What you drink is far less important than how much, but there’s some evidence that darker beverages — whiskey, brandy, red wine, tequila — cause more problems than clear drinks such as gin and vodka. They are thought to contain chemicals called congeners that add to ethanol’s harmful effects. Like so many other answers to science questions, “it depends.” Body weight and gender are very important factors.
- Next, drink this tea and focus on your body to see if you find yourself fighting a headache or any other “allergy-like” side effects.
- For many people drinking alcohol is a mild pastime that doesn’t have a major effect on their everyday life.
- It is worth noting that grape skins contain considerable quantities of histamines and histamine precursors, which would explain why the high histamine content in certain varieties of red wine may induce a merciless headache.
- Others blame the congeners in alcohol or the dilating effects of alcohol.
By giving your provider as much information as possible about your headaches, you’re more likely to get an accurate diagnosis and treatment plan that will help you feel better. If your headaches are interfering with your daily functioning or affecting your mood, it’s important to talk to your healthcare provider. If possible, try to write down how you feel when you’re experiencing a headache.
Can Alcoholism Cause Chronic Headaches?
Generally, the studies on alcohol-induced headache have not carried out the distinction between the immediate and delayed alcohol-induced headache, which in migraine patients can be partially artificial and difficult to perform . Some studies report that alcohol provokes headache within 30 min to 3 h; principally the red wine [9–11]. Others consider an evaluation period of 6  or 24 h , while some affirm that headaches appear frequently the next morning/day [10, 14]. Generally, a larger person will require more drinks to achieve the same blood-alcohol concentration as a smaller person. Therefore, smaller people might need less alcohol to trigger an alcohol-related headache.This is particularly the case for migraine sensitive people who have Asian flush. In addition to ethanol, alcoholic beverages contain other chemicals called congeners that create the specific flavors of each drink.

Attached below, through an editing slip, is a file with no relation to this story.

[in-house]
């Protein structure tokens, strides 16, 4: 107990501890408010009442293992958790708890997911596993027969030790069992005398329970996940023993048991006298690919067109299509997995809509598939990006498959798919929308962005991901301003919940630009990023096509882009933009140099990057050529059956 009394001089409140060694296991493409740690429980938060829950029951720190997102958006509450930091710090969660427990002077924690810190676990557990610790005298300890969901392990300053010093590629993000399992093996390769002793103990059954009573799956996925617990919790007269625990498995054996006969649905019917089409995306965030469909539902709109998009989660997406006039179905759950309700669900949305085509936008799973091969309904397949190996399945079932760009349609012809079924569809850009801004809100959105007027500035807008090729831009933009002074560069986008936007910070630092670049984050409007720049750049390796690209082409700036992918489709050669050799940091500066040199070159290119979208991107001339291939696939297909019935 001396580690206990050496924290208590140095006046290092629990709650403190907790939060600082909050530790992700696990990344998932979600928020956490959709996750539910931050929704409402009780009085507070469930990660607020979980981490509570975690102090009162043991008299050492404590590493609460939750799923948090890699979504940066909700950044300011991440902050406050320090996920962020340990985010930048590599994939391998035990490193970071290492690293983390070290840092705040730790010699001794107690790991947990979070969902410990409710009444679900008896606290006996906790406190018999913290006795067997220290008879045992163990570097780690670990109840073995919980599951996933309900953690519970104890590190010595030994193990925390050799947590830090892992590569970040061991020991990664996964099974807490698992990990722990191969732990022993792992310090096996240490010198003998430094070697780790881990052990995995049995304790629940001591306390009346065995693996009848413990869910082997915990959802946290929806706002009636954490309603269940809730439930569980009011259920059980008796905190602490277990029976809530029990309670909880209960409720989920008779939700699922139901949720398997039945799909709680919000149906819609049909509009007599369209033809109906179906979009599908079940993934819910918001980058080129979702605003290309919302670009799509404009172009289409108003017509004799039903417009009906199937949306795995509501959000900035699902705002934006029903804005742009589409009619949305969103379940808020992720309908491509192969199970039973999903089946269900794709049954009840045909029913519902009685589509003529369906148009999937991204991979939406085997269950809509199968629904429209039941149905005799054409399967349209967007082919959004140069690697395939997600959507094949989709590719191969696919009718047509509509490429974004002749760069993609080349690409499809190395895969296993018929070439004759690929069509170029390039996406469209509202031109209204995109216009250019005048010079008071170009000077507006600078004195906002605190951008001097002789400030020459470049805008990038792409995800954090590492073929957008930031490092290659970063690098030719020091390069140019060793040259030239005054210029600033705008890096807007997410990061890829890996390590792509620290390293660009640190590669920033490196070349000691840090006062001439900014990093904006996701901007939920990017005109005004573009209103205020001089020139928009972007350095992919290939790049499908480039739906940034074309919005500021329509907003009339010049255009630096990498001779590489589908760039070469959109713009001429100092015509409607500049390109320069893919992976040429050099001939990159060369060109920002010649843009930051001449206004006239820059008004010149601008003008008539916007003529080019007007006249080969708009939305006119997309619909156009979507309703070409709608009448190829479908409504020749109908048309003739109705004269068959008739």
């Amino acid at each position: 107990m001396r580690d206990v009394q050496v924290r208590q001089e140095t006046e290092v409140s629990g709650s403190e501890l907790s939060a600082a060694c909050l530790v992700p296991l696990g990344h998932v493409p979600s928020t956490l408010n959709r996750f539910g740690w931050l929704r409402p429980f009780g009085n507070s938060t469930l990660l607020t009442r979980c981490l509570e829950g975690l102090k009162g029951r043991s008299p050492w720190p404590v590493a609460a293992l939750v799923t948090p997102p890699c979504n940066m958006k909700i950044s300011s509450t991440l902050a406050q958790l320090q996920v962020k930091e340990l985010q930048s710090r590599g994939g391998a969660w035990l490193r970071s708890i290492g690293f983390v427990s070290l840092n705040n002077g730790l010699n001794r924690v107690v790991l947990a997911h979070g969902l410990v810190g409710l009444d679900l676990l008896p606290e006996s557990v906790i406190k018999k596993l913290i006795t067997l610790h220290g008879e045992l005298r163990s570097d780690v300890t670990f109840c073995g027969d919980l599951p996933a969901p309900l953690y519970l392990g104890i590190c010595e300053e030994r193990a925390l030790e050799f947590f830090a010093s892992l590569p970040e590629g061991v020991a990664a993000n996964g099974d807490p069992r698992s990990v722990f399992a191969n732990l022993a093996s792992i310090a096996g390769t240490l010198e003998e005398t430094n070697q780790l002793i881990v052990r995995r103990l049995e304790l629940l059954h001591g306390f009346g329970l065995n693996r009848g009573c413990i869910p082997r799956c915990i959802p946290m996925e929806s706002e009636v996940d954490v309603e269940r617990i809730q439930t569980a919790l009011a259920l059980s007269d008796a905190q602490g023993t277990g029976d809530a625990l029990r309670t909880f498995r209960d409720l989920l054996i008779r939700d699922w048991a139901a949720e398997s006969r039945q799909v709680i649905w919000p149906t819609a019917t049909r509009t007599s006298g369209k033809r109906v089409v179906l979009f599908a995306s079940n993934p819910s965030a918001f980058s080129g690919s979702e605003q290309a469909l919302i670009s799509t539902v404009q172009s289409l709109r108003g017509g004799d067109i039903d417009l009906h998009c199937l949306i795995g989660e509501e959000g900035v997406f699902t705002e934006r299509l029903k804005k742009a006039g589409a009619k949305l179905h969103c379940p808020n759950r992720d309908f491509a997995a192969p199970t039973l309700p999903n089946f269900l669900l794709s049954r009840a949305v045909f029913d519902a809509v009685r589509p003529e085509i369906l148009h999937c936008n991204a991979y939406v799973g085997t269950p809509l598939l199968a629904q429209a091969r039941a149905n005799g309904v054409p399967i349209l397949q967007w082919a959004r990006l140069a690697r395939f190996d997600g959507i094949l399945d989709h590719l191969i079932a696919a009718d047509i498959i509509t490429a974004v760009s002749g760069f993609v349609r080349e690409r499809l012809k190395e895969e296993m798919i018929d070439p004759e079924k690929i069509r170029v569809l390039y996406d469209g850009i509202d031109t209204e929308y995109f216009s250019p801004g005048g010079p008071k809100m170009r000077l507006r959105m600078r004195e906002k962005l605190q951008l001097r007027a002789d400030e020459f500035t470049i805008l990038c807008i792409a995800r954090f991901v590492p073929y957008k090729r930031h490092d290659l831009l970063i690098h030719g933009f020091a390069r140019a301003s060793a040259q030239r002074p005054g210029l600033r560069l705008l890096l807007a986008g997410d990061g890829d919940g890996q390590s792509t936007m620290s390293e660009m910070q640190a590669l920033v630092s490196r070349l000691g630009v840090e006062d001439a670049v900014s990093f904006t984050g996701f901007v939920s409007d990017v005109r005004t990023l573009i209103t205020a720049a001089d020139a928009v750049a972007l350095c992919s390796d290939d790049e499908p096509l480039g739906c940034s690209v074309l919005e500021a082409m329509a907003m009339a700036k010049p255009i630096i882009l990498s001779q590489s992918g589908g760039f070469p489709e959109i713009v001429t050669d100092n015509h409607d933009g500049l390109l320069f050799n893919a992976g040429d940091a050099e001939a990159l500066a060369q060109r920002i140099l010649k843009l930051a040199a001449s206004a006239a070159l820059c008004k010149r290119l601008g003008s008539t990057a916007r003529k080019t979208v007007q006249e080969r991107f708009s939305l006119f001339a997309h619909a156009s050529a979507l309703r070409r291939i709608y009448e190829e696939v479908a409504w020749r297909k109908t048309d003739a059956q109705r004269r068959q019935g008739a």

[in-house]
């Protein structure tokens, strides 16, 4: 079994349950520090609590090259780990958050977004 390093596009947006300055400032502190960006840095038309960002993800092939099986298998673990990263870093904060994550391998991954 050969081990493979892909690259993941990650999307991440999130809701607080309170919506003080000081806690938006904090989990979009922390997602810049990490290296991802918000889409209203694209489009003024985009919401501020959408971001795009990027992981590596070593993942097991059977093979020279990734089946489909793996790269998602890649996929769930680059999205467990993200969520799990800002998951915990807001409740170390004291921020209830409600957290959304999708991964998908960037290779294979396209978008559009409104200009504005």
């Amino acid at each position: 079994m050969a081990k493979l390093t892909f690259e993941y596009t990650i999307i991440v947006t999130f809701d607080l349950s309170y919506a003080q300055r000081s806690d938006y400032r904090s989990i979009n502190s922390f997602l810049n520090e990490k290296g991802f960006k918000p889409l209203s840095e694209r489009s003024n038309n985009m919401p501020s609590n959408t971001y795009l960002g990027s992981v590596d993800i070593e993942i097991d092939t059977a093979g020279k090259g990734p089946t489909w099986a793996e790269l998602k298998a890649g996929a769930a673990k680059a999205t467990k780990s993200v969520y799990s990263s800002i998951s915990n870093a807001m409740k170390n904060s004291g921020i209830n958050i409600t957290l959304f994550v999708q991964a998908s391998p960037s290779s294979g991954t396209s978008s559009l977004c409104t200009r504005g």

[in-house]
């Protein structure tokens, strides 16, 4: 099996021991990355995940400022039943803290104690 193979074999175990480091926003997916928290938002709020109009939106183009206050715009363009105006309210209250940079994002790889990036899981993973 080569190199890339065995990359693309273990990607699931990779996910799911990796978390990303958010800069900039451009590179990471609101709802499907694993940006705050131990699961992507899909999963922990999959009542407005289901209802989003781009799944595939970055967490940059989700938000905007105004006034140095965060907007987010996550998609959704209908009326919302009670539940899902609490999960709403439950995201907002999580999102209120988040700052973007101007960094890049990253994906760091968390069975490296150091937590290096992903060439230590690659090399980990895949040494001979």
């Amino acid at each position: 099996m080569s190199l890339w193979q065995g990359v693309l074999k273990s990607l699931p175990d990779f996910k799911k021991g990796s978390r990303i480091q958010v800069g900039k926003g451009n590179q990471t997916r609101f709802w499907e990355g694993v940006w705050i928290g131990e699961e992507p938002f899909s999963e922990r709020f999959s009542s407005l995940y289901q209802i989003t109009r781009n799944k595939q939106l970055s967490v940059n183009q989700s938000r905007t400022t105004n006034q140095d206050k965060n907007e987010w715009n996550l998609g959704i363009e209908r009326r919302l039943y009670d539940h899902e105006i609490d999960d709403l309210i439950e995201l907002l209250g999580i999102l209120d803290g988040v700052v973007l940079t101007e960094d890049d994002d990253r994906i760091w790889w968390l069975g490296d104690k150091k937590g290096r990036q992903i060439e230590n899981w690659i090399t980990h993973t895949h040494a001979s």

A 2019 study recognized alcoholic beverages, especially red wine, as a migraine trigger factor for people with migraine. For instance, alcohol byproducts called congeners have been linked to headaches. Dark-colored alcohols like red wine, brandy, and whiskey may contain more of them.
Why Does Beer Give Me A Headache But Not Other Alcohol?
Darker, amber-colored liquors contain more congeners than light-colored liquors, such as vodka and gin. Since brands vary in the amounts and types of these ingredients, some drinks are more likely than others to produce the headache. For people prone to migraines, even the smallest amount of alcohol can be enough to ruin a fun night out.
However, this factor is frequently reported at about 10%, which is a percentage more plausible. No significant differences appeared between the migraines with or without aura and between migraine and tension headache. Some studies on the alcohol habits in migraine patients show a low percentage of drinkers in migraine patients. why does alcohol cause headaches This was supposed to be due to previous experiences of alcohol as headache trigger, but one study does not agree . Certainly, if a less alcohol preference in migraine patients will be confirmed in large controlled studies, it merits a correlation with 5-HT system, which is involved in migraine pathogenesis in some way.
Symptoms and Causes
This may partially explain why you wake up with a pounding headache after a night of drinking and dancing. Towards the end of my drinking days, I could barely tolerate beer, which I used to love. After one pint, my nose would get congested, and I’d get a throbbing headache.
Of the 58 nonconsumer patients, 16 were abstainers but the others have consumed some type of alcoholic drinks during their life without the development of headache. In this study, six subjects of the consumer group identified white wine as a trigger, while two subjects reported red wine and two both the types of wine in the nonconsumer group (Table 3). Various retrospective studies show that a high percentage (about one-third) of migraine patients refer alcohol as a trigger factor.